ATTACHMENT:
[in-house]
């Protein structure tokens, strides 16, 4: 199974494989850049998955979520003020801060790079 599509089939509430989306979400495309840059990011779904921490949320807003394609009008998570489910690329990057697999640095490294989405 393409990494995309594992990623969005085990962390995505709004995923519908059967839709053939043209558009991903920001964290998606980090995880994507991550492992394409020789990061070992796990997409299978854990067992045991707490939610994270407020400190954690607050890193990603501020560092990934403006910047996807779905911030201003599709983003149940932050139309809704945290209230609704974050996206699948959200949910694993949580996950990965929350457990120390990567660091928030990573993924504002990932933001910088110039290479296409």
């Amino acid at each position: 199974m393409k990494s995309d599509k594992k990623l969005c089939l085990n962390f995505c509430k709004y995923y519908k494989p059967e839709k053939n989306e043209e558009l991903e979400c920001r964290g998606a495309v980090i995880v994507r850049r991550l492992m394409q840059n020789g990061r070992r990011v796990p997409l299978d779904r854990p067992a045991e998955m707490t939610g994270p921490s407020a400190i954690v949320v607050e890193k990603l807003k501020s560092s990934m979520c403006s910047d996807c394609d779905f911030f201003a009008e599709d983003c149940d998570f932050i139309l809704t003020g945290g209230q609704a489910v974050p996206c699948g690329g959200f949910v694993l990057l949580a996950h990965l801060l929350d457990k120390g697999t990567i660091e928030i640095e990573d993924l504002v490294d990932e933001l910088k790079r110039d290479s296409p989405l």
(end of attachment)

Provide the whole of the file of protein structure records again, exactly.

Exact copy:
[in-house]
């Protein structure tokens, strides 16, 4: 199974494989850049998955979520003020801060790079 599509089939509430989306979400495309840059990011779904921490949320807003394609009008998570489910690329990057697999640095490294989405 393409990494995309594992990623969005085990962390995505709004995923519908059967839709053939043209558009991903920001964290998606980090995880994507991550492992394409020789990061070992796990997409299978854990067992045991707490939610994270407020400190954690607050890193990603501020560092990934403006910047996807779905911030201003599709983003149940932050139309809704945290209230609704974050996206699948959200949910694993949580996950990965929350457990120390990567660091928030990573993924504002990932933001910088110039290479296409």
């Amino acid at each position: 199974m393409k990494s995309d599509k594992k990623l969005c089939l085990n962390f995505c509430k709004y995923y519908k494989p059967e839709k053939n989306e043209e558009l991903e979400c920001r964290g998606a495309v980090i995880v994507r850049r991550l492992m394409q840059n020789g990061r070992r990011v796990p997409l299978d779904r854990p067992a045991e998955m707490t939610g994270p921490s407020a400190i954690v949320v607050e890193k990603l807003k501020s560092s990934m979520c403006s910047d996807c394609d779905f911030f201003a009008e599709d983003c149940d998570f932050i139309l809704t003020g945290g209230q609704a489910v974050p996206c699948g690329g959200f949910v694993l990057l949580a996950h990965l801060l929350d457990k120390g697999t990567i660091e928030i640095e990573d993924l504002v490294d990932e933001l910088k790079r110039d290479s296409p989405l």